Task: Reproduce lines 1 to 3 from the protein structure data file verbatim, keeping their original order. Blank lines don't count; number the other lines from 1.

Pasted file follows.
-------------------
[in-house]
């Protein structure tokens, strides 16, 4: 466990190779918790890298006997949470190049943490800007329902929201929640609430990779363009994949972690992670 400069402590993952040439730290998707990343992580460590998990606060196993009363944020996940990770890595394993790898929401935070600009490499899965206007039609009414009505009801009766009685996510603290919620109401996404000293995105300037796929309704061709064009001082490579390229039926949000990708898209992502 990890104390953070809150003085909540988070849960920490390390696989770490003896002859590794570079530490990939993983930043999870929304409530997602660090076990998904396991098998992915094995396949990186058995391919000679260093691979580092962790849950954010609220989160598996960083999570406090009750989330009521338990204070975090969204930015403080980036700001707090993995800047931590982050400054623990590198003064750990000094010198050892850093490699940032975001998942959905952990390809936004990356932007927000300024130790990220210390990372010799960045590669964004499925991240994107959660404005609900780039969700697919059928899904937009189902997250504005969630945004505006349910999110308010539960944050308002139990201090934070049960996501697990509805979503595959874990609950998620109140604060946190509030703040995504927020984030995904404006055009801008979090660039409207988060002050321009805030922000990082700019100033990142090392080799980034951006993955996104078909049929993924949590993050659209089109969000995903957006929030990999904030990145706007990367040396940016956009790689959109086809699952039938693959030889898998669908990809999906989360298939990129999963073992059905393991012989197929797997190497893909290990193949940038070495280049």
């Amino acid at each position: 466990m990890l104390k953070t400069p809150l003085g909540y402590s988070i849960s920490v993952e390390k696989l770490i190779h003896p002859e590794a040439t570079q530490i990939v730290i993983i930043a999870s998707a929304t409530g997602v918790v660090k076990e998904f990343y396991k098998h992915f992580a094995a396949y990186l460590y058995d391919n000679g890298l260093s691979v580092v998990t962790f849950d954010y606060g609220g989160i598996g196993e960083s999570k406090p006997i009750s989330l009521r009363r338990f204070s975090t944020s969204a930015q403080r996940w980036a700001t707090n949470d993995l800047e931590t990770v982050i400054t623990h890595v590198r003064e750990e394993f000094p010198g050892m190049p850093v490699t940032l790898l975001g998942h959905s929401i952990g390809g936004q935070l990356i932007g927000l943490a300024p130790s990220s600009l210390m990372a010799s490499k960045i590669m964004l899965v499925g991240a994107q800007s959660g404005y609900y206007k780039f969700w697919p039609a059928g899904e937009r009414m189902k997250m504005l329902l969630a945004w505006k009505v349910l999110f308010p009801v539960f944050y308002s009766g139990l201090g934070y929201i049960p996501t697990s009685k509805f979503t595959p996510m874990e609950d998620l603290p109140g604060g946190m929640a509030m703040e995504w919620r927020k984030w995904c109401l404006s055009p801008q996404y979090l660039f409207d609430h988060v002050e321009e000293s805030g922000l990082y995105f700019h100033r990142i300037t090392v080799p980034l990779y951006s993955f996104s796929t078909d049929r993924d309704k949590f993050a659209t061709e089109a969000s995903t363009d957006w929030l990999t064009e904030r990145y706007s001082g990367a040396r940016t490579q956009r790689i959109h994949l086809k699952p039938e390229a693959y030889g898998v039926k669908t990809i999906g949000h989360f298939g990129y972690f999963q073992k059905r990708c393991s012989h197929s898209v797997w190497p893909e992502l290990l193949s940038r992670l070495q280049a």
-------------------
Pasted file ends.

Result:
[in-house]
């Protein structure tokens, strides 16, 4: 466990190779918790890298006997949470190049943490800007329902929201929640609430990779363009994949972690992670 400069402590993952040439730290998707990343992580460590998990606060196993009363944020996940990770890595394993790898929401935070600009490499899965206007039609009414009505009801009766009685996510603290919620109401996404000293995105300037796929309704061709064009001082490579390229039926949000990708898209992502 990890104390953070809150003085909540988070849960920490390390696989770490003896002859590794570079530490990939993983930043999870929304409530997602660090076990998904396991098998992915094995396949990186058995391919000679260093691979580092962790849950954010609220989160598996960083999570406090009750989330009521338990204070975090969204930015403080980036700001707090993995800047931590982050400054623990590198003064750990000094010198050892850093490699940032975001998942959905952990390809936004990356932007927000300024130790990220210390990372010799960045590669964004499925991240994107959660404005609900780039969700697919059928899904937009189902997250504005969630945004505006349910999110308010539960944050308002139990201090934070049960996501697990509805979503595959874990609950998620109140604060946190509030703040995504927020984030995904404006055009801008979090660039409207988060002050321009805030922000990082700019100033990142090392080799980034951006993955996104078909049929993924949590993050659209089109969000995903957006929030990999904030990145706007990367040396940016956009790689959109086809699952039938693959030889898998669908990809999906989360298939990129999963073992059905393991012989197929797997190497893909290990193949940038070495280049």
């Amino acid at each position: 466990m990890l104390k953070t400069p809150l003085g909540y402590s988070i849960s920490v993952e390390k696989l770490i190779h003896p002859e590794a040439t570079q530490i990939v730290i993983i930043a999870s998707a929304t409530g997602v918790v660090k076990e998904f990343y396991k098998h992915f992580a094995a396949y990186l460590y058995d391919n000679g890298l260093s691979v580092v998990t962790f849950d954010y606060g609220g989160i598996g196993e960083s999570k406090p006997i009750s989330l009521r009363r338990f204070s975090t944020s969204a930015q403080r996940w980036a700001t707090n949470d993995l800047e931590t990770v982050i400054t623990h890595v590198r003064e750990e394993f000094p010198g050892m190049p850093v490699t940032l790898l975001g998942h959905s929401i952990g390809g936004q935070l990356i932007g927000l943490a300024p130790s990220s600009l210390m990372a010799s490499k960045i590669m964004l899965v499925g991240a994107q800007s959660g404005y609900y206007k780039f969700w697919p039609a059928g899904e937009r009414m189902k997250m504005l329902l969630a945004w505006k009505v349910l999110f308010p009801v539960f944050y308002s009766g139990l201090g934070y929201i049960p996501t697990s009685k509805f979503t595959p996510m874990e609950d998620l603290p109140g604060g946190m929640a509030m703040e995504w919620r927020k984030w995904c109401l404006s055009p801008q996404y979090l660039f409207d609430h988060v002050e321009e000293s805030g922000l990082y995105f700019h100033r990142i300037t090392v080799p980034l990779y951006s993955f996104s796929t078909d049929r993924d309704k949590f993050a659209t061709e089109a969000s995903t363009d957006w929030l990999t064009e904030r990145y706007s001082g990367a040396r940016t490579q956009r790689i959109h994949l086809k699952p039938e390229a693959y030889g898998v039926k669908t990809i999906g949000h989360f298939g990129y972690f999963q073992k059905r990708c393991s012989h197929s898209v797997w190497p893909e992502l290990l193949s940038r992670l070495q280049a």